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Hi! Am I Really Going Slowly Insane?

Discussion in 'Introductions' started by morticia, Feb 27, 2006.

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  1. morticia

    morticia New Member

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    I am not really sure what to write. I guess I feel a bit self conscious about trying to explain to others how I feel so I guess the best way is to tell "my story".

    On the 6th of April 2000 at 2.28pm my brother was killed in a truck accident. He was a semi driver who was on his way back from Queensland when a car crossed over to the wrong side of the road hitting him head on. His truck burst into flames and he was killed. The police informed my mother of his death at 8.30 pm that night. I was contacted by the police when they arrived at my mothers house.

    I have always been considered as the "strong one" in the family so I was expected to cope. The police explained to me that my brother could not be identified as he had been incinerated so I would have to find some other way of formally identifying him. I liased with police and coroners over the following days and finally convinced them of my brothers identity. I had my brothers body transported back to Sydney and went about arranging his funeral. This was the most heartbreaking experience of my life as my brother and I were very close and I felt like I was in a nightmare and was unable to wake from it. It was made even more difficuilt by the fact that I am a funeral director and I was determined that no one else was going to touch or look after my brother other than myself and a few trusted staff members.

    I managed to keep sane through the whole ordeal or so I thought at the time because the police had assured me that my brother had been killed instantly and had not suffered at all. I received the police brief and post mortem report about 6 weeks after the accident. My brother had screamed for about 5 minutes for someone to get him out of his truck as he was trapped. No one at the scene of the accident was able to help him. The police sent me photos of the accident scene. You would have to see them to believe them.

    I flew up to the accident scene and the police drove me to where he was killed. The vegetation was still completely burnt out and the ground was still soaked with diesel fuel 2 months after the accident. My brothers belongings were still spread over the ground. No bastard had even bothered to pick up his things. A man appeared from across the road while I was on my hands and knees scraping through the dirt looking for my brothers foot bones as the post mortem report said his feet were missing. He asked me if I was the truck drivers girlfriend and would I like to see some photos. This scum had stood across the road on the day my brother was trapped and had taken photos of him burning from every angle possible and then came back the next day and took more photos as they recovered what was left of his truck. This guy lives across the road and instead of grabbing a hose to help put the fire out he grabbed his camera. So much for my faith in my fellow man!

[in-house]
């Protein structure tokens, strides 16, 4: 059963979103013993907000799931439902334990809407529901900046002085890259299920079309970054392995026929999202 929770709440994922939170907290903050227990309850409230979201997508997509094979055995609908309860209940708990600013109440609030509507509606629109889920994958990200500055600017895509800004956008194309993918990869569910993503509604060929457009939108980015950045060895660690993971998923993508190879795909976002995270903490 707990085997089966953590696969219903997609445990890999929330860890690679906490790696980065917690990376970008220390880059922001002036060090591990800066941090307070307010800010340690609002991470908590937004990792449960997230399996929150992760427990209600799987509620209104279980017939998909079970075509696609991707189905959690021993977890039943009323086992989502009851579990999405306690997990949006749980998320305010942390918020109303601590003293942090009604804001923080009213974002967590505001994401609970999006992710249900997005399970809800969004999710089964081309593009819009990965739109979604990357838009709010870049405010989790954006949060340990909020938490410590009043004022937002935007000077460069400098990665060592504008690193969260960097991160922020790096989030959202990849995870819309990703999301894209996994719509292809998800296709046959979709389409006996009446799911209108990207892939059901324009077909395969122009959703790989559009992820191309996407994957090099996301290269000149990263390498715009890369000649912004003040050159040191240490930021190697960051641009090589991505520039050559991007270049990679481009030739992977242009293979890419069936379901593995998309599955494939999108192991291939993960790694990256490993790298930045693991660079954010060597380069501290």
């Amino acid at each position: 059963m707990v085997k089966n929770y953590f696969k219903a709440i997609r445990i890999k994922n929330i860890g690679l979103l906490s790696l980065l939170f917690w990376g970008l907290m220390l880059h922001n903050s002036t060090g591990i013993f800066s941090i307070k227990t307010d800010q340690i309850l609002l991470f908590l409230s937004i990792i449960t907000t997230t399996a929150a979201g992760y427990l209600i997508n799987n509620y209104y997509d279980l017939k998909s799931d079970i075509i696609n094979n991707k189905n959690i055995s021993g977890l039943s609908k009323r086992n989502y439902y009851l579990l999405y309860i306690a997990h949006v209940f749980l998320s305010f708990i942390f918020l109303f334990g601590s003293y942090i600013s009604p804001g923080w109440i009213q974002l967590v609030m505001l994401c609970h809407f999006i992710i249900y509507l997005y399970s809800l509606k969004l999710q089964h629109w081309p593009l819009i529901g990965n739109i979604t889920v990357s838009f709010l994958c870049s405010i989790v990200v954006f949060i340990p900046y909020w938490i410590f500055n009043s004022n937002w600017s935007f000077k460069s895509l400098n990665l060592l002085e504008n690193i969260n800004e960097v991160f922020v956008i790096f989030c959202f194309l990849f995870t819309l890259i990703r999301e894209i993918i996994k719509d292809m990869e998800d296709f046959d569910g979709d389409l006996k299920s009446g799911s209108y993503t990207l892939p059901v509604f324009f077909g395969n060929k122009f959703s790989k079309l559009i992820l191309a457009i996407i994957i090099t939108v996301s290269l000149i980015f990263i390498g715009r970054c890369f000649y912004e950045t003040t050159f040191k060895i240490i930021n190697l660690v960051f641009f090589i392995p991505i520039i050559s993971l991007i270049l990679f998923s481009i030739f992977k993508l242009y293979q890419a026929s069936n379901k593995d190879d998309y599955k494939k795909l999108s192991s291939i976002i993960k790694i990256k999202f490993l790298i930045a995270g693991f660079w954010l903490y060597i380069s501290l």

Anyway for the past 5 years I have experienced nightmares, I can even smell the smoke and hear my brother screaming. I no longer have any friends. My marriage has ended in divorce. I have no contact with any other family members with the exception of my 2 children who are the only things that keep me alive. I cannot drive anywhere like an expressway or over a bridge or on any road that I am likely to get trapped on. I dont let my children out of my sight because I am terrified that something will happen to them or me for that fact. I spend more time at home than I do at work. I am not compassionate anymore and in my job I need to be. The truth is I just don't care about anything anymore.

    I have been to see a psychiatrist and have been diagnosed as having PTSD. I thought this only happened to returned veterans. Am I really going insane because most days I feel like I am. My apologies for writing so much but there are so many details that I have not mentioned that make the whole situation so much worse. I just really need to know if there is light at the end of the tunnel because at the moment its really looking pretty dark.
     
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  3. anthony

    anthony Renovation Aficionado Founder

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    Hi morticia, and welcome. There is no such thing as too much to write, especially here, where you need to get things off your chest and in the open.

    Well, I guess you now know that PTSD is not just for veterans, but whomever suffers trauma can get it.

    Well, that is truly unbelievable, in that some guy sat around, thumb in bum taking pictures, instead of the human thing, and that is to help another human. Me, I would be thinking, "well, who cares if I get a little burnt getting him out, if he lives its worth it" (and I have PTSD for christ sakes). Did you just punch him or what? I would have.

    I know exactly what your saying with the smell sensation in your dreams, as I sometimes can smell all the burning bodies myself from operations, which is something you never forget (as you know). It's the smell of flesh, though also the smell of death... except in my case it was in huge numbers.

    Are you going insane? Honestly... most likely at this point, which you need to get control of quick smart, or PTSD will win, and you may do something that ends up having you join your brother... which I'm sure your children wouldn't be happy about, nor probably yourself in hindsight.